A foot of lamp cord is cut, a knot tied in one end, and the insulation stripped from 6 or 8 inches of the other end, exposing a hundred or so very fine copper strands. One of these strands is singled out and pulled through a fold of very fine sandpaper a few times until it gleams. 320 grit wet-or-dry paper is OK, 400 grit is better, 600 is ideal. Each of these is enough for 3 or 4 ignitors.
Assembling the bridge wire
The polished thin strand is broken off the lamp cord, twisted a few times around the stripped end of the shorter wire and soldered. The strand is wrapped around the insulation of the longer lead wire until it reaches the stripped end, and then wrapped a few more times around the bare wire. It is soldered there, and the excess strand wire is clipped off. For consistency, I try to make 4 turns of strand wire on the longer lead.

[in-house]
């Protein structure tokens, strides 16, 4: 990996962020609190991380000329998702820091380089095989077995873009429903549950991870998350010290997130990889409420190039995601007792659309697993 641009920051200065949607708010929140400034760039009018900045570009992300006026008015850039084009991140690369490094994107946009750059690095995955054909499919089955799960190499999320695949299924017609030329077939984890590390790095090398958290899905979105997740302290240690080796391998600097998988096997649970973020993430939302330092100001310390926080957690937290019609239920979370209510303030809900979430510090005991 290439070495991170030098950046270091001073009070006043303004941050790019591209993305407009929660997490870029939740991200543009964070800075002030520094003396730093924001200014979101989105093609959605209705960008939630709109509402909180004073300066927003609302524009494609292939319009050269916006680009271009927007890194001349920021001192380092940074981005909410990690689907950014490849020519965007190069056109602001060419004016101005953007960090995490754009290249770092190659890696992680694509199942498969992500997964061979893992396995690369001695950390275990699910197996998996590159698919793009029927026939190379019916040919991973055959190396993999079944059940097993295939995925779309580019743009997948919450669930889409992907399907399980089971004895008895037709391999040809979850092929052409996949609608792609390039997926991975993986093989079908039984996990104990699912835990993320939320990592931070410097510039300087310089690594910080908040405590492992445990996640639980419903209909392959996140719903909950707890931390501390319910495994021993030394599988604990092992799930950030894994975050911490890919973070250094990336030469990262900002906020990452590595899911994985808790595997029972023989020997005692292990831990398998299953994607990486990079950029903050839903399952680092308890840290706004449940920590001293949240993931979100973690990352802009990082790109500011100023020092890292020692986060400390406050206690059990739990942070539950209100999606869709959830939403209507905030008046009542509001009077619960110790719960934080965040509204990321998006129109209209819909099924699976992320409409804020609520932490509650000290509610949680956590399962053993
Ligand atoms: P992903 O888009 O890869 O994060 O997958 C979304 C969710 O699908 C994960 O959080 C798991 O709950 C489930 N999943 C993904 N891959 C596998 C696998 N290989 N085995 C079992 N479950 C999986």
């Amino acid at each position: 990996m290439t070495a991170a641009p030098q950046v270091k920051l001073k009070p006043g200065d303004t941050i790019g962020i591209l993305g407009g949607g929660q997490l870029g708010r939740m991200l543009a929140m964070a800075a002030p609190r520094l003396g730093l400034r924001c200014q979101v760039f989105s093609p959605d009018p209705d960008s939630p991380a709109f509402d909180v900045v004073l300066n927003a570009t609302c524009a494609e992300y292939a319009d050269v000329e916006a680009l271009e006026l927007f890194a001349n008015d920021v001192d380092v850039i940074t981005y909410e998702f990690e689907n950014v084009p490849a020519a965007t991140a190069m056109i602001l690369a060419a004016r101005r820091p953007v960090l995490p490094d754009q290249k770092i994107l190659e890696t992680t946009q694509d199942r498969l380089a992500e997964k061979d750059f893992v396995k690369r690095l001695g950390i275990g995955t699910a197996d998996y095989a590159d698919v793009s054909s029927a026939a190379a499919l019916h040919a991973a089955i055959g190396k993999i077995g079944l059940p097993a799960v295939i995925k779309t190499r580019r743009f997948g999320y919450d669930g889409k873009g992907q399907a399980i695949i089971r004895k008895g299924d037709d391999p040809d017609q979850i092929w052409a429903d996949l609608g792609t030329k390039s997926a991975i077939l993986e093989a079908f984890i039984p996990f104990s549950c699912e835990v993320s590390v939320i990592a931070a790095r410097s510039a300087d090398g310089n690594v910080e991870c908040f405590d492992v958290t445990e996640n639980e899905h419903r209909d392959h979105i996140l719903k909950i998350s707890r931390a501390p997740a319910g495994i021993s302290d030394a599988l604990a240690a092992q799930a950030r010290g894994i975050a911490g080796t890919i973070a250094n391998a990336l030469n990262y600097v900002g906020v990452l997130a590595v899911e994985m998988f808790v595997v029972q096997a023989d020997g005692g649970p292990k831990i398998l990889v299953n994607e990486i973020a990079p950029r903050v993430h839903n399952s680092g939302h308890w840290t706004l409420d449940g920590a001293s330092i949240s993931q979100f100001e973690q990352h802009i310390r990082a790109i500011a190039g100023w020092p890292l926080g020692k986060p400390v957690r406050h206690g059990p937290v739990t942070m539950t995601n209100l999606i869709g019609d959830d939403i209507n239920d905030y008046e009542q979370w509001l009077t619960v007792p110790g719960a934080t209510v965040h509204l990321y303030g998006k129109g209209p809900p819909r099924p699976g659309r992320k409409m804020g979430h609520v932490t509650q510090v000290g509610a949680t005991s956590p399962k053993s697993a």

Adding the pyrogen
The bridge wire is stuck on a piece of 2 inch wide masking tape about 4 inches long. A pinch of magnesium turnings is sprinkled just past the end of the bridge wire (to avoid unintended shorts) and 1/4 gram powdered homemade black powder is sprinkled over both. The tape is folded in half, sealing the powder in. Extra tape is trimmed off, the whole thing rolled into a tube, and a small piece of tape used to keep it that way.
With fresh, dry grains, the magnesium is unnecessary. But in some late-summer static tests using slightly-damp grains, black powder ignitors often failed so I started adding Mg. These enhanced ignitors have yet to fail. I like an ignitor that can burn through a thick coat of goo.
Note the skinny red stick which accompanies the wire in the first two photos. I had been using more black powder and more tape to the point that it was difficult to get it all past the nozzle and washers to the head-end of the motor. So these sticks were added to supplement the wire as a pusher, and they worked very well. Then I had an extreme spike in a static-test that was thought due the the remains of an ignitor clogging the nozzle upon ignition, and decided this was a bad idea. With Mg flakes, much less black powder is needed, so I am progressing toward Jerry Irvine's maxim that ignition should be "as hot as possible, as low pressure as possible." I will continue in that direction.